A Multi-State Evaluation of Extreme Risk Protection Orders: Implementation, Outcomes, and Jurisdictional Variations
Extreme Risk Protection Orders (ERPOs) are a relatively new legal tool to reduce gun violence risk through temporarily suspending a high-risk individual’s ability to access guns. This study will provide empirical evidence on how ERPOs are being used and whether ERPO laws are associated with reduced suicide risk.
Note: This project was funded during Dr. April Zeoli’s tenure at Michigan State University.
To conduct this multi-state study, the project team will collect and code ERPO petitions and orders in each of six states in terms of respondent demographics, petitioner type, type of harm feared (to self and/or others), dangerous behaviors, access to firearms, and court decisions. The team will use clustering models and logistic regressions to identify factors associated with ERPOs being filed and granted. The team will also conduct outcomes analyses at the ecological level, analyzing the outcome of firearm suicide. Mental health and psychiatric data available in three states will allow us to conduct individual-level outcomes analyses on mental health outcomes. All but two of the existing 19 state ERPO laws have been enacted since 2015, and there is scant evidence on these policies. This study is the most comprehensive and ambitious project on ERPOs to date and will provide the public, including stakeholders and policy makers, with greater insight into their use and effect.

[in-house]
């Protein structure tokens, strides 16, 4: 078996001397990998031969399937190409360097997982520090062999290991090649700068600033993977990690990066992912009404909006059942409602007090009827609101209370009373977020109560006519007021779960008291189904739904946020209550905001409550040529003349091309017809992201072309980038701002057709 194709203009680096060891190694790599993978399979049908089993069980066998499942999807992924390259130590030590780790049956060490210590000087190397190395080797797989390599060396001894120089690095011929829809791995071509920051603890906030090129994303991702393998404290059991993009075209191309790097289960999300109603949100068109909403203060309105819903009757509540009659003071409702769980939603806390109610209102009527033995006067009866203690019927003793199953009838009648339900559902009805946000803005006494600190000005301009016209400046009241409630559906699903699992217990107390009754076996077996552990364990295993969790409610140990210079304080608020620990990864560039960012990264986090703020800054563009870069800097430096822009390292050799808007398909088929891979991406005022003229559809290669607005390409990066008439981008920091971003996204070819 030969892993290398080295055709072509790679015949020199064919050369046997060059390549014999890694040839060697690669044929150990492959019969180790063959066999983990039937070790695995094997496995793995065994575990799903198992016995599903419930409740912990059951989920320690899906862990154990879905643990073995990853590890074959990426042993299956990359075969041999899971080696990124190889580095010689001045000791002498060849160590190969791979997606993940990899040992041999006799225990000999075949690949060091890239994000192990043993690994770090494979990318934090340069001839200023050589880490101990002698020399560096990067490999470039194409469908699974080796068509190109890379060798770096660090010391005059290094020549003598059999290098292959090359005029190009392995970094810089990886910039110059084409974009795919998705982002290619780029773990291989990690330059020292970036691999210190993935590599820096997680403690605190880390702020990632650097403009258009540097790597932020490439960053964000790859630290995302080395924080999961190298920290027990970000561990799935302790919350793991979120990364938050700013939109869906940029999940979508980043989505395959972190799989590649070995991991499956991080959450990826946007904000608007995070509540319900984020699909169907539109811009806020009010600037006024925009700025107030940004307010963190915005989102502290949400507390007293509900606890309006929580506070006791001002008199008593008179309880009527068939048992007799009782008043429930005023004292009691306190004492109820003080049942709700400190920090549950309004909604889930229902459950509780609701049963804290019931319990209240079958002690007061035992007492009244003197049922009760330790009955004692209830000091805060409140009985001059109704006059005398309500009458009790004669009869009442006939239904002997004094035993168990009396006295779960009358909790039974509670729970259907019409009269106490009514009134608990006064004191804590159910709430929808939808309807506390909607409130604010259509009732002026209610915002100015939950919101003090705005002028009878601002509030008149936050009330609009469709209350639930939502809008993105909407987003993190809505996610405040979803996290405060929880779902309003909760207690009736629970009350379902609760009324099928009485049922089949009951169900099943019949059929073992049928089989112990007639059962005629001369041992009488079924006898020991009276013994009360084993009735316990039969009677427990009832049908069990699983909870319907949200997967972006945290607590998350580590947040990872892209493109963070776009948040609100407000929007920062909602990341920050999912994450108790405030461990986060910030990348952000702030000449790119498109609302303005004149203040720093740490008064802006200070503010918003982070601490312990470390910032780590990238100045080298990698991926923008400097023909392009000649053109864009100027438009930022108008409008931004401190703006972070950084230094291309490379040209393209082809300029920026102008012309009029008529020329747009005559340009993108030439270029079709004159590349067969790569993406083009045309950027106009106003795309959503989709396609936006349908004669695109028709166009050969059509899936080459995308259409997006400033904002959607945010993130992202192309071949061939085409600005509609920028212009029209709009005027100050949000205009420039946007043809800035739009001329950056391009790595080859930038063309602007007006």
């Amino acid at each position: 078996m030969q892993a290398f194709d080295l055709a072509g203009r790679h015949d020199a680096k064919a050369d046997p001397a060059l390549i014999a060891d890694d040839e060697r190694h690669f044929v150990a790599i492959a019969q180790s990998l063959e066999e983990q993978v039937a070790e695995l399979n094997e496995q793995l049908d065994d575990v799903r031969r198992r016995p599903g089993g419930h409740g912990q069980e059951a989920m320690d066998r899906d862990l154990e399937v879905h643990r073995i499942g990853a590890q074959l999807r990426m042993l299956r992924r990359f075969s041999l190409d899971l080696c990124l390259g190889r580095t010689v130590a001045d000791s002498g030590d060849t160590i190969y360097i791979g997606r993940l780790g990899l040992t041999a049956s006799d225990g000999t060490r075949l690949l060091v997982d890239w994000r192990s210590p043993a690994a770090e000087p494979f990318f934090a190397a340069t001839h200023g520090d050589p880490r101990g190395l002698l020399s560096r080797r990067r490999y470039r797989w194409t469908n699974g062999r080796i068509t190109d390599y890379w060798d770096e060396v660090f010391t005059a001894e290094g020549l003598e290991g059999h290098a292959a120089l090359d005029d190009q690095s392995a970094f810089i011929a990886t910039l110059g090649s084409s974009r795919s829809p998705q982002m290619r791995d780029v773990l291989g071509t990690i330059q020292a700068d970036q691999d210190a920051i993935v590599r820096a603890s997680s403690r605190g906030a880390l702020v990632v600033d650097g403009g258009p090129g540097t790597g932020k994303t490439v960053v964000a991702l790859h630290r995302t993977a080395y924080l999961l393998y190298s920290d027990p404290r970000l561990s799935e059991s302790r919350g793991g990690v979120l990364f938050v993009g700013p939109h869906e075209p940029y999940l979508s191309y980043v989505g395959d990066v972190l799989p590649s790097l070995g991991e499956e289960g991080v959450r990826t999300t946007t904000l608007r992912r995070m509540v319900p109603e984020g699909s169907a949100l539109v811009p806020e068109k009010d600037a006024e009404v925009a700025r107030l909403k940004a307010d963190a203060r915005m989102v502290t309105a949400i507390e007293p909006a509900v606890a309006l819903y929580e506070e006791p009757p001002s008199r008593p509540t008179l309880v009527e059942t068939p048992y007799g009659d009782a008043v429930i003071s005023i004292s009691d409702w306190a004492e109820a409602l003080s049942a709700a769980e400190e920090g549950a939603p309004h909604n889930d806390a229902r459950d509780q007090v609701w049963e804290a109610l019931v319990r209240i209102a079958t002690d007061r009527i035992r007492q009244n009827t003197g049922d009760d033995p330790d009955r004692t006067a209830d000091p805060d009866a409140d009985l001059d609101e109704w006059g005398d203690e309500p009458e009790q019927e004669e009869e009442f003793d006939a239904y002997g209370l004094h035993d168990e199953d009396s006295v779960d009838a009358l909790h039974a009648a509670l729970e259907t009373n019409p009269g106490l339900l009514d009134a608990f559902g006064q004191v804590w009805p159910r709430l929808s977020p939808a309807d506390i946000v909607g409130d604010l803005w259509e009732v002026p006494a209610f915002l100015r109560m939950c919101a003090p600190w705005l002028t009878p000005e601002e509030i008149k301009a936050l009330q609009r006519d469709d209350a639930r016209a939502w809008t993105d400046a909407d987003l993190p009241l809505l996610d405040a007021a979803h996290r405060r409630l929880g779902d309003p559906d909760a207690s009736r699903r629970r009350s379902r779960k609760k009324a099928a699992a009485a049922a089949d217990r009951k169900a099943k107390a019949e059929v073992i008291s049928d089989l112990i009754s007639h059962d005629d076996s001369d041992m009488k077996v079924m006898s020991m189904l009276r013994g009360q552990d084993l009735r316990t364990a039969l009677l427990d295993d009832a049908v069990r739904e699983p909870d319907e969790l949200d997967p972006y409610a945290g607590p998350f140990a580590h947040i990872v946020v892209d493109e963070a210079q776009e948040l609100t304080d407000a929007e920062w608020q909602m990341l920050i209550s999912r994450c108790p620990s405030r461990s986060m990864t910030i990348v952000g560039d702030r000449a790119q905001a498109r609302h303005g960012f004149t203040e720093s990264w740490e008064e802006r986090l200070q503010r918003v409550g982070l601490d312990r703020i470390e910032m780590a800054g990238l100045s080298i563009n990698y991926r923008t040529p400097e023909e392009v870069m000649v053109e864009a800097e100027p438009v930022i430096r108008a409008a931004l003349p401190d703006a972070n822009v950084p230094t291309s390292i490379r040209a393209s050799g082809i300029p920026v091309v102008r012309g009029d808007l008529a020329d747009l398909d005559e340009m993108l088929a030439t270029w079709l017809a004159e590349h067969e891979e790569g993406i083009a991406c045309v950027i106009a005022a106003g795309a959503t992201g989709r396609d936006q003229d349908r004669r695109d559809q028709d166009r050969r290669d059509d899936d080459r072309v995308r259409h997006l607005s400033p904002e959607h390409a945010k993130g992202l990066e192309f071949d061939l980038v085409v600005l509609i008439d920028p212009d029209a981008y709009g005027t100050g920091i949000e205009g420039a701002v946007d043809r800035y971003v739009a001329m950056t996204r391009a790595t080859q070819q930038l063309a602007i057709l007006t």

Johns Hopkins Bloomberg School of Public Health
University of California, Davis
University of Connecticut
University of Colorado
University of Southern Florida
University of Washington